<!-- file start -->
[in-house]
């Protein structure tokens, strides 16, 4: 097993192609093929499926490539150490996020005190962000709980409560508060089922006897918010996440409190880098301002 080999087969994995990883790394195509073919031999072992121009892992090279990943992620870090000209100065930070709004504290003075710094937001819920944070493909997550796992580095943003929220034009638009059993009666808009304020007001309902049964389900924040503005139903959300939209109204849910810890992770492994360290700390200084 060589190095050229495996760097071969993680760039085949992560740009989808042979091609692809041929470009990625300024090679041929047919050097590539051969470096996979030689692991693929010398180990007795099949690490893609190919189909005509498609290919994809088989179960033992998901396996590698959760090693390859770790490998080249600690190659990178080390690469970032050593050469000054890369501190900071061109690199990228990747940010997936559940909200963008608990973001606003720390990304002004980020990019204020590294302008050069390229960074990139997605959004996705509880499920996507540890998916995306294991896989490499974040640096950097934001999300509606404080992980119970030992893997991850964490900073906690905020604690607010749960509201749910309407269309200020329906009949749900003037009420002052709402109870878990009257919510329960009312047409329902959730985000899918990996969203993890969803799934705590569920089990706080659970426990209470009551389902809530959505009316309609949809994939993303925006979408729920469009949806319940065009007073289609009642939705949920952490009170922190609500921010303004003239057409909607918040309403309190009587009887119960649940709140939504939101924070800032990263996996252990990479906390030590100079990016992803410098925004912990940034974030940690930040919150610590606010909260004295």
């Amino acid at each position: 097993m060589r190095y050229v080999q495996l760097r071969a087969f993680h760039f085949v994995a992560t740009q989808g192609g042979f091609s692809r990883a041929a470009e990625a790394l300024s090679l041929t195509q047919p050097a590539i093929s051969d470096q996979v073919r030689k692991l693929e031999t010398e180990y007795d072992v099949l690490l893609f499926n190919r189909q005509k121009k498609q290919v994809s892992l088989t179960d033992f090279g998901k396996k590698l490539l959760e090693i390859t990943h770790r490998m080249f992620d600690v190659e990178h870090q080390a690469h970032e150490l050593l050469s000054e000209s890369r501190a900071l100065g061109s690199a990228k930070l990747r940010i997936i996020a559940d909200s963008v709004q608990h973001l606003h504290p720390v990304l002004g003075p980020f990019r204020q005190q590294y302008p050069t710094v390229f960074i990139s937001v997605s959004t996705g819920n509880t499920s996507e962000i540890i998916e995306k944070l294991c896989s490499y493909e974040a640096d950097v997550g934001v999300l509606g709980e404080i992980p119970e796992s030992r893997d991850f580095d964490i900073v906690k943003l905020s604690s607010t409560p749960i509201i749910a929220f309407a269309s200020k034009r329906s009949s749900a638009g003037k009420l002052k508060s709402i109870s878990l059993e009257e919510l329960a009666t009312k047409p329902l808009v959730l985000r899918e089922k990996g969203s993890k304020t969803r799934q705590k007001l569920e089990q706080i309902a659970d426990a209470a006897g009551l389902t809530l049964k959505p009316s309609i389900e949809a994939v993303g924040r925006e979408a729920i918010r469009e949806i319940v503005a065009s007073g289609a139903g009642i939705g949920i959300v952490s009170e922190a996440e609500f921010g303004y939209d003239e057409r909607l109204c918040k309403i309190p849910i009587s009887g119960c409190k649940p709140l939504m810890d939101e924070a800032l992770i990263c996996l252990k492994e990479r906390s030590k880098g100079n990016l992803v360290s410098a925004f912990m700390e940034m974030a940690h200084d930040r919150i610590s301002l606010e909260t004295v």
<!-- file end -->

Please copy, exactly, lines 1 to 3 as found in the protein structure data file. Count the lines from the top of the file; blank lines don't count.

[in-house]
């Protein structure tokens, strides 16, 4: 097993192609093929499926490539150490996020005190962000709980409560508060089922006897918010996440409190880098301002 080999087969994995990883790394195509073919031999072992121009892992090279990943992620870090000209100065930070709004504290003075710094937001819920944070493909997550796992580095943003929220034009638009059993009666808009304020007001309902049964389900924040503005139903959300939209109204849910810890992770492994360290700390200084 060589190095050229495996760097071969993680760039085949992560740009989808042979091609692809041929470009990625300024090679041929047919050097590539051969470096996979030689692991693929010398180990007795099949690490893609190919189909005509498609290919994809088989179960033992998901396996590698959760090693390859770790490998080249600690190659990178080390690469970032050593050469000054890369501190900071061109690199990228990747940010997936559940909200963008608990973001606003720390990304002004980020990019204020590294302008050069390229960074990139997605959004996705509880499920996507540890998916995306294991896989490499974040640096950097934001999300509606404080992980119970030992893997991850964490900073906690905020604690607010749960509201749910309407269309200020329906009949749900003037009420002052709402109870878990009257919510329960009312047409329902959730985000899918990996969203993890969803799934705590569920089990706080659970426990209470009551389902809530959505009316309609949809994939993303925006979408729920469009949806319940065009007073289609009642939705949920952490009170922190609500921010303004003239057409909607918040309403309190009587009887119960649940709140939504939101924070800032990263996996252990990479906390030590100079990016992803410098925004912990940034974030940690930040919150610590606010909260004295």
């Amino acid at each position: 097993m060589r190095y050229v080999q495996l760097r071969a087969f993680h760039f085949v994995a992560t740009q989808g192609g042979f091609s692809r990883a041929a470009e990625a790394l300024s090679l041929t195509q047919p050097a590539i093929s051969d470096q996979v073919r030689k692991l693929e031999t010398e180990y007795d072992v099949l690490l893609f499926n190919r189909q005509k121009k498609q290919v994809s892992l088989t179960d033992f090279g998901k396996k590698l490539l959760e090693i390859t990943h770790r490998m080249f992620d600690v190659e990178h870090q080390a690469h970032e150490l050593l050469s000054e000209s890369r501190a900071l100065g061109s690199a990228k930070l990747r940010i997936i996020a559940d909200s963008v709004q608990h973001l606003h504290p720390v990304l002004g003075p980020f990019r204020q005190q590294y302008p050069t710094v390229f960074i990139s937001v997605s959004t996705g819920n509880t499920s996507e962000i540890i998916e995306k944070l294991c896989s490499y493909e974040a640096d950097v997550g934001v999300l509606g709980e404080i992980p119970e796992s030992r893997d991850f580095d964490i900073v906690k943003l905020s604690s607010t409560p749960i509201i749910a929220f309407a269309s200020k034009r329906s009949s749900a638009g003037k009420l002052k508060s709402i109870s878990l059993e009257e919510l329960a009666t009312k047409p329902l808009v959730l985000r899918e089922k990996g969203s993890k304020t969803r799934q705590k007001l569920e089990q706080i309902a659970d426990a209470a006897g009551l389902t809530l049964k959505p009316s309609i389900e949809a994939v993303g924040r925006e979408a729920i918010r469009e949806i319940v503005a065009s007073g289609a139903g009642i939705g949920i959300v952490s009170e922190a996440e609500f921010g303004y939209d003239e057409r909607l109204c918040k309403i309190p849910i009587s009887g119960c409190k649940p709140l939504m810890d939101e924070a800032l992770i990263c996996l252990k492994e990479r906390s030590k880098g100079n990016l992803v360290s410098a925004f912990m700390e940034m974030a940690h200084d930040r919150i610590s301002l606010e909260t004295v």